Biden seeks unity, finds discord at Summit of the Americas
LOS ANGELES (AP) — President Joe Biden attempted to present a unifying vision for the Western Hemisphere on Thursday, but the Summit of the Americas quickly degenerated into open discord in a telling illustration of the difficulties of bringing North and South America together. South around common objectives on migration, economy and climate.
“There’s no reason the Western Hemisphere shouldn’t be the most forward-looking, democratic, prosperous, peaceful, and secure region in the world,” Biden told Reuters. start of the summit. “We have unlimited potential.”
In the wake of Biden’s remarks, Belizean Prime Minister John Briceño publicly opposed the United States’ exclusion of countries from the summit and the continued US embargo on Cuba.
“This summit belongs to all of the Americas – so it’s inexcusable that there are countries in the Americas that aren’t here, and the power of the summit is diminished by their absence,” Briceño said. “At this most critical time, with the future of our hemisphere hanging in the balance, we are divided. And that is why the Summit of the Americas should have been inclusive. Geography, not politics, defines the Americas.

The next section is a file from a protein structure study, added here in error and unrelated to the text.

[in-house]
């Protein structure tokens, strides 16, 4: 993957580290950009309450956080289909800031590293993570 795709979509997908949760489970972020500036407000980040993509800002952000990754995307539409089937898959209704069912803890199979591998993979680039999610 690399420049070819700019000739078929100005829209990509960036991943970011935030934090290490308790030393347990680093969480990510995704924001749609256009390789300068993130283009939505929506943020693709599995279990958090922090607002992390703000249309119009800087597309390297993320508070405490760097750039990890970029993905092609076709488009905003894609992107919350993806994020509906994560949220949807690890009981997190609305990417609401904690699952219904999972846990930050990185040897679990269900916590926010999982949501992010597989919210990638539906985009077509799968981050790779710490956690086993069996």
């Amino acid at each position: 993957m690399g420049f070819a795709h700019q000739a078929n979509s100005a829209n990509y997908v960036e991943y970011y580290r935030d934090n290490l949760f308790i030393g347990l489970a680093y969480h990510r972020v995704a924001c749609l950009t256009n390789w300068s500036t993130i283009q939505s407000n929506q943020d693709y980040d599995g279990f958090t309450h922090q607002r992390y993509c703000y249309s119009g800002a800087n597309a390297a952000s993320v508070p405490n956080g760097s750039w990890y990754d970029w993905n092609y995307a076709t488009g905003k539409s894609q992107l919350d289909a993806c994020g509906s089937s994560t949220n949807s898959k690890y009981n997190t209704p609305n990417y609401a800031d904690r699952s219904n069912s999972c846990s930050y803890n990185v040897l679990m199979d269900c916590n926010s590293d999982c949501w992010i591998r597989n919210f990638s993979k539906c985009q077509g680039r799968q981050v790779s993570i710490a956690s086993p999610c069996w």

Biden has faced additional criticism from Argentine President Alberto Fernández.
“We certainly would have liked a different Summit of the Americas,” Fernández said in Spanish. “The silence of the absent calls us. So, it will not happen again, I would like to say, for the future, the fact that a country is the host country of the summit does not have the capacity to impose the right of admission on the member countries of the continent.
Disparities in wealth, governance and national interests make it difficult for Biden to duplicate the partnerships he has assembled in Asia and Europe. That had already created low expectations at a summit the United States is hosting for the first time since 1994.